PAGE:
What happened to the news on Page One?We didn't run out of it, believe me, nor did we run out of ink. The Post Bulletin and more than 200 newspapers across Minnesota are joining forces this week to imagine, with snowy-white and disturbingly vacant front pages, how different our lives would be without a local newspaper.How would you find out what really happened at the city council or county board?
The Justice Department's rules for naming a special counsel exist for an exceptionally good reason: No one is above the law, and no one, including the president, should be in charge of the prosecutors who are investigating them and holding them accountable.The federal government has allowed for special investigators and counsels since at least the time of President U. S. Grant and the "Whiskey Ring" scandal. Never heard of it?
Trump's great growth debateThe Washington Post Âˇ Robert J. Samuelson Âˇ Aug 04, 2017 - 11:28 AMROBERT J. SAMUELSON COLUMN
(Advance for Monday, Aug. 7, 2017, and thereafter. Web release Sunday, Aug. 6, 2017, at 8 p.m. Eastern time. )(For Samuelson clients only)WASHINGTON -- The argument between the Trump administration and its critics over a sustainable rate of economic growth raises profound questions about America's future. Have we entered a prolonged period of slow growth?
Muck Rack makes it simple to find people, tweets, or articles that mention any name, keyword, company, hashtag etc. We've compiled this guide to help you make the most of your search.
Selecting a term
Start searching tweets, articles from media outlets, articles mentioned in tweets, journalists'
names, titles and bios with some suggested searches:
Companies or Topics (e.g. iPhone, Microsoft)
Phrases (e.g. "cloud computing") — use quotes to keep the terms together
Twitter handles (e.g. @username) — returns those who have mentioned or replied to
Names (e.g. "David Pogue")
Hashtags (e.g. #sxsw, #london2012)
Bio details (e.g. vegan, Olympics, father)
Muck Rack's Advanced Search allows for many boolean operators.
Find results that mention multiple specified terms, use AND or
+. For example, ensure each result contains both Elon Musk and Mark Zuckerberg by
searching Obama AND Romney or Obama + Romney.
Use the operators OR or , to broaden your search when you'd like either of
multiple terms to appear in results. (This is the default behavior of our search when no operators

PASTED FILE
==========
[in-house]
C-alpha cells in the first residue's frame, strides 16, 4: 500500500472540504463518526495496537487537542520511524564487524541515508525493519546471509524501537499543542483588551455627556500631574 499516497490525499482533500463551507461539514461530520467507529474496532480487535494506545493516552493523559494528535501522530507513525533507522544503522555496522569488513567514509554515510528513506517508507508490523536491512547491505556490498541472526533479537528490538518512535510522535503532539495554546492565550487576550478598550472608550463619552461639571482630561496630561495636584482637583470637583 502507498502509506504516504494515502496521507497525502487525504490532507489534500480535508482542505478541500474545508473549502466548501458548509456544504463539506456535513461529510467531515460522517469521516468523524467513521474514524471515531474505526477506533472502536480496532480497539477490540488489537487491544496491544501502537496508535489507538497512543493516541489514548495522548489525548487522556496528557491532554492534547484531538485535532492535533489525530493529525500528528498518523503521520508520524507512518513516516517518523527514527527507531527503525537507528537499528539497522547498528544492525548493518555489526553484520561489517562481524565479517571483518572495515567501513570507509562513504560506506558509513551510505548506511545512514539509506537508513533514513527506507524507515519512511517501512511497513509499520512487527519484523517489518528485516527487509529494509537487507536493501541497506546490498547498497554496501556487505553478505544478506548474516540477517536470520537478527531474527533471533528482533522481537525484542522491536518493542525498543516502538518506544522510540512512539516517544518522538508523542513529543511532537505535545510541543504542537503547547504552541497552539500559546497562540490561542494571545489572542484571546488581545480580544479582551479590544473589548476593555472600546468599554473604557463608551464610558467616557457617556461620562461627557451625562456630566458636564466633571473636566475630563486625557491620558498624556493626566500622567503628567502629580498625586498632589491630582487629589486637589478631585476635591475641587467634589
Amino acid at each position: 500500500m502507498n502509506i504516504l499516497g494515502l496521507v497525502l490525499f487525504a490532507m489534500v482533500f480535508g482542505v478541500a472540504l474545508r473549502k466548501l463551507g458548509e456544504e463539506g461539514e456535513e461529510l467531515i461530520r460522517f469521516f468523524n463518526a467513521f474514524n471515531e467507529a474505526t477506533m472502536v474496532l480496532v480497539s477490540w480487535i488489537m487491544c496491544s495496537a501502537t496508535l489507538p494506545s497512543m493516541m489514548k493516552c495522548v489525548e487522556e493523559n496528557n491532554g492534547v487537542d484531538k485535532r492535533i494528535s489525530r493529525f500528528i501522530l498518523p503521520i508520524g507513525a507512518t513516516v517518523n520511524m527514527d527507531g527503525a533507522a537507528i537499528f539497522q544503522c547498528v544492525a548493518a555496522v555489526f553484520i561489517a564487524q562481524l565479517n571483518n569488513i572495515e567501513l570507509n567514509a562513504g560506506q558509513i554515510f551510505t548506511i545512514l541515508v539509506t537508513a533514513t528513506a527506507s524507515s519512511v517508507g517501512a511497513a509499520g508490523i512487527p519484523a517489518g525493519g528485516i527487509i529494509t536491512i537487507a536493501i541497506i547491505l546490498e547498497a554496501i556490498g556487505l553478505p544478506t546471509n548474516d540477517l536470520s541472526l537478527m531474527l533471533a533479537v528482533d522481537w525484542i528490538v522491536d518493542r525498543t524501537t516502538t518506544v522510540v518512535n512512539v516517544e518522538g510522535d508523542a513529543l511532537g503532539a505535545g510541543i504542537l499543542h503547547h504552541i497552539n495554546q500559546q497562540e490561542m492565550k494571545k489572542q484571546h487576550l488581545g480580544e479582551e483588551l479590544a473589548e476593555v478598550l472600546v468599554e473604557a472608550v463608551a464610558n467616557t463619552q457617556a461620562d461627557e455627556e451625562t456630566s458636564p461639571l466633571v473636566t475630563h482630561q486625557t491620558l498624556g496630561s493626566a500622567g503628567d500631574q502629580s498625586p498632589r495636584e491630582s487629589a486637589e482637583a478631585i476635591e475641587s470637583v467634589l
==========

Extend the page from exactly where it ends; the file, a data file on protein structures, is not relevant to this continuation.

are used.) For example, search for democrat OR republican to find results that refer to
Democrats and/or Republicans.
Use NOT or - to subtract results from your search. For
example, searching Disney will yield results about the Walt Disney Company as well as Walt Disney
World Resort. To exclude mentions of Disney World, search for Disney -World or Disney
When using one of these operators with a phrase, enclose it in quotation marks. For example, you can
find results about smartphones excluding Apple's iPhone 4S by searching smartphone -"iPhone
Exact case matching or punctuation
If you're searching for a brand name or keyword that relies on specific punctuation marks or capitalization, you can
find results that match your exact query by adding matchcase: before the keyword you're searching for, like matchcase:E*TRADE .
Use parentheses to separate multiple
boolean phrases. For example, to find journalists talking about having fun in Disney World or
Disneyland, search for ("disney world" OR disneyland) AND fun.
An asterisk can be used to search for any variation of a root word truncated by the asterisk. For example, searching for admin* will return results for administrator, administration, administer, administered, etc.
A near operator is an AND operator where you can control the distance between the words. You can vary the distance the near operation uses by adding a forward slash and number (between 0-99) such as strawberries NEAR/10 "whipped cream", which means the strawberries must exist within 10 words of "whipped cream".